Form, Function and Etiquette–Potential Users’ Perspectives on Social Domestic Robots
AbstractSocial Domestic Robots (SDRs) will soon be launched en masse among commercial markets. Previously, social robots only inhabited scientific labs; now there is an opportunity to conduct experiments to investigate human-robot relationships (including user expectations of social interaction) within more naturalistic, domestic spaces, as well as to test models of technology acceptance. To this end we exposed 20 participants to advertisements prepared by three robotics companies, explaining and “pitching” their SDRs’ functionality (namely, Pepper by SoftBank; Jibo by Jibo, Inc.; and Buddy by Blue Frog Robotics). Participants were interviewed and the data was thematically analyzed to critically examine their initial reactions, concerns and impressions of the three SDRs. Using this approach, we aim to complement existing survey results pertaining to SDRs, and to try to understand the reasoning people use when evaluating SDRs based on what is publicly available to them, namely, advertising. Herein, we unpack issues raised concerning form/function, security/privacy, and the perceived emotional impact of owning an SDR. We discuss implications for the adequate design of socially engaged robotics for domestic applications, and provide four practical steps that could improve the relationships between people and SDRs. An additional contribution is made by expanding existing models of technology acceptance in domestic settings with a new factor of privacy. View Full-Text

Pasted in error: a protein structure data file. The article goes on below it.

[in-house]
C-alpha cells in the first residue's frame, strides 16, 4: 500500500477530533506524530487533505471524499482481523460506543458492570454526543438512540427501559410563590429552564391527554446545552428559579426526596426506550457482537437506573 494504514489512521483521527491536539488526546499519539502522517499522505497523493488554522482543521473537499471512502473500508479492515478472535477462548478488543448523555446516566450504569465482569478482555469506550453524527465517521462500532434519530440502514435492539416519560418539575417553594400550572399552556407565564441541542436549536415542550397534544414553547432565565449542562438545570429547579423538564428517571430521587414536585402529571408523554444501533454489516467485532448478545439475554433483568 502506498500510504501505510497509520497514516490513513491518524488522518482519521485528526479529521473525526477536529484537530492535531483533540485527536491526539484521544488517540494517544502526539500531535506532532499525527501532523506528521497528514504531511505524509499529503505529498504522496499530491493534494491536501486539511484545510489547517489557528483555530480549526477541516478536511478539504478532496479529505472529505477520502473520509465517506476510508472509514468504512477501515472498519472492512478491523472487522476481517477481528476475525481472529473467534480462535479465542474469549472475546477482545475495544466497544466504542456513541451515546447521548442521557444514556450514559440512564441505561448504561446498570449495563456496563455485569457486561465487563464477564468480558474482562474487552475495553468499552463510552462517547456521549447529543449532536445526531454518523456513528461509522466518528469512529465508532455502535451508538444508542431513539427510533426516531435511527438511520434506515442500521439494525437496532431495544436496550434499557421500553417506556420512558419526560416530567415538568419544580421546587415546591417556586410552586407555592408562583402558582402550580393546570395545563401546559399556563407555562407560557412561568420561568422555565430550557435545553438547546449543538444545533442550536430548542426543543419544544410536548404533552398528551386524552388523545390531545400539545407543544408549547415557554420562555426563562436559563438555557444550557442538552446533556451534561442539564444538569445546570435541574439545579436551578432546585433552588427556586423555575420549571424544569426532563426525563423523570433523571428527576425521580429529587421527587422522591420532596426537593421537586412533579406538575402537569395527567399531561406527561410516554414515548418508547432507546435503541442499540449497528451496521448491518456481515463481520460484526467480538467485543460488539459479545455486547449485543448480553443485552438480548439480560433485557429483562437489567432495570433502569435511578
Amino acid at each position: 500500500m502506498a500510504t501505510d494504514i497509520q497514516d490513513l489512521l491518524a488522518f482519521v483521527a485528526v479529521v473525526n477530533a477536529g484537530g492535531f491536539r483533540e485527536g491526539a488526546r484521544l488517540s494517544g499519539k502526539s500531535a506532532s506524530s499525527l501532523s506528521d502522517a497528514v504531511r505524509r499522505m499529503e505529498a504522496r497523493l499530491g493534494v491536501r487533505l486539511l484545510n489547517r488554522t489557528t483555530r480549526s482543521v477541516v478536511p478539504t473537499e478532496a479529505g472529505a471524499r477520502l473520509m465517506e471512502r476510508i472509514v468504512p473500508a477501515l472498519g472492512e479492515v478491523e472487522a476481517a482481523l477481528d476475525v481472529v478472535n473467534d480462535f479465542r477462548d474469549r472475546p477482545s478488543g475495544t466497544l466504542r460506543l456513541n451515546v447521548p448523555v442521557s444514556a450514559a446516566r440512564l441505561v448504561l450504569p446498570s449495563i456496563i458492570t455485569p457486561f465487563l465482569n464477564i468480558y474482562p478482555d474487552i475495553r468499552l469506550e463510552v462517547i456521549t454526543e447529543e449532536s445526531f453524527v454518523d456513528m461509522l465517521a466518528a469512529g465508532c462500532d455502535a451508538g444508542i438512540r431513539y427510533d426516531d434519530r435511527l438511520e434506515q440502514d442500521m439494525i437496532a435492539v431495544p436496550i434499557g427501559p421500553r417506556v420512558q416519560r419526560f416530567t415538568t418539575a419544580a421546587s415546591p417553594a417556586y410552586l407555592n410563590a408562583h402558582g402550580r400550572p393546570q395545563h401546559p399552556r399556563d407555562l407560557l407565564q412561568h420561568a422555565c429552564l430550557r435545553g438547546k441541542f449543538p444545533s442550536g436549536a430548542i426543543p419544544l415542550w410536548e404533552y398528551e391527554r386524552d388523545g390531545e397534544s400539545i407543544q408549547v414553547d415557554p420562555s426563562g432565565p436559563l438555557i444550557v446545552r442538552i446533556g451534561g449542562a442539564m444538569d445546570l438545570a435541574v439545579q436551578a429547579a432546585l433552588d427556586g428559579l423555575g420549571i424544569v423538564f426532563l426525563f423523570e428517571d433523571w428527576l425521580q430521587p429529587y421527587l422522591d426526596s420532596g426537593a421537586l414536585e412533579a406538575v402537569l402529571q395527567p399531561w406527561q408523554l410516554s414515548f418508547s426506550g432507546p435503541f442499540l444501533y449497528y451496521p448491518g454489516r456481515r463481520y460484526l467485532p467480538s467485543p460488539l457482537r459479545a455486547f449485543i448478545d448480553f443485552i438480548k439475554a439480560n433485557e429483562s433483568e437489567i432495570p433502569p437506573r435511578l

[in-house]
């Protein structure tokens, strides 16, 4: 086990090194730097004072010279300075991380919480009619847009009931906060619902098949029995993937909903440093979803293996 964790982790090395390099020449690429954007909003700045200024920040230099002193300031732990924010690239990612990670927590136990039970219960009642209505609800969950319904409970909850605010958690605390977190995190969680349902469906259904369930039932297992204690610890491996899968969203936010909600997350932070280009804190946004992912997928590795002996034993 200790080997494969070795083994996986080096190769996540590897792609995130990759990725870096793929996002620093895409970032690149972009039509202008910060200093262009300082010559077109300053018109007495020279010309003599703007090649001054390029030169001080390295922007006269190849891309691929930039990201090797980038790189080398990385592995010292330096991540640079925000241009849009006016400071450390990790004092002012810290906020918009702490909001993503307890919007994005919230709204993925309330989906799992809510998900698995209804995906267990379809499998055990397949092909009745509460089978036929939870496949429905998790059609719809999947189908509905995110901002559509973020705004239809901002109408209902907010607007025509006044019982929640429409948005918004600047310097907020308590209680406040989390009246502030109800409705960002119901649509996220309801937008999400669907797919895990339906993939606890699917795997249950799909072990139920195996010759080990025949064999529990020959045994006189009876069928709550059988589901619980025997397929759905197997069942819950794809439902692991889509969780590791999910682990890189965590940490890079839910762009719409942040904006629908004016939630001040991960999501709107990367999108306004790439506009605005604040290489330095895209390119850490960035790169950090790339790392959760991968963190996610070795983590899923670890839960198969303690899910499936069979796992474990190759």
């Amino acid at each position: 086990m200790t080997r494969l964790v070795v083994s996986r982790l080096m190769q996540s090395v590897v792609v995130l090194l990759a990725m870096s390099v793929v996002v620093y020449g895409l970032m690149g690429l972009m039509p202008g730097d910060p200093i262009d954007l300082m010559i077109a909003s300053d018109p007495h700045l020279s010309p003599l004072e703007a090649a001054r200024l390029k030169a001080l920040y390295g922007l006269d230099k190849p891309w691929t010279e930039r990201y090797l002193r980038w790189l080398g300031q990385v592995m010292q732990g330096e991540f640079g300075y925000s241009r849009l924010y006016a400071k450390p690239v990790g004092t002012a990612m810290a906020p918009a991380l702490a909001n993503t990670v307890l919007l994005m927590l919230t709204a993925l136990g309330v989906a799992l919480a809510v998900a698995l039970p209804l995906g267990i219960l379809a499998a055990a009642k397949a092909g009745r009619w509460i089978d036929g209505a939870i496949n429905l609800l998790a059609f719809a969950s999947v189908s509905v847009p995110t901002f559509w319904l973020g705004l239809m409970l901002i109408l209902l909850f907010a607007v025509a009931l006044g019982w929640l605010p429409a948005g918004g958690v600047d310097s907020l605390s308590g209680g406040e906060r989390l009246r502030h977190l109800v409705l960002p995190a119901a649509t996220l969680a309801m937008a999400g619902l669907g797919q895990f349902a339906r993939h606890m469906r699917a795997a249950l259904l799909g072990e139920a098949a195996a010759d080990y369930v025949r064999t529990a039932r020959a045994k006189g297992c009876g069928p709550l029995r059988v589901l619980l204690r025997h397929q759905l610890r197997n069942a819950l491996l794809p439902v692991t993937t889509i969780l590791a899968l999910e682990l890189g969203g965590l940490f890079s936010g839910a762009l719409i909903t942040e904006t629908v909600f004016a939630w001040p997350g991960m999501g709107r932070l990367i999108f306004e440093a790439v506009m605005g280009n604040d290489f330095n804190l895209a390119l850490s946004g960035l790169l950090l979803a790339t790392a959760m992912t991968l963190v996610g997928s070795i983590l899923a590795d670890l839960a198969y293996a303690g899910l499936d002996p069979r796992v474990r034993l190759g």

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Dereshev, D.; Kirk, D. Form, Function and Etiquette–Potential Users’ Perspectives on Social Domestic Robots. Multimodal Technologies Interact. 2017, 1, 12.
Dereshev D, Kirk D. Form, Function and Etiquette–Potential Users’ Perspectives on Social Domestic Robots. Multimodal Technologies and Interaction. 2017; 1(2):12.Chicago/Turabian Style
Dereshev, Dmitry; Kirk, David. 2017. "Form, Function and Etiquette–Potential Users’ Perspectives on Social Domestic Robots." Multimodal Technologies Interact. 1, no. 2: 12.
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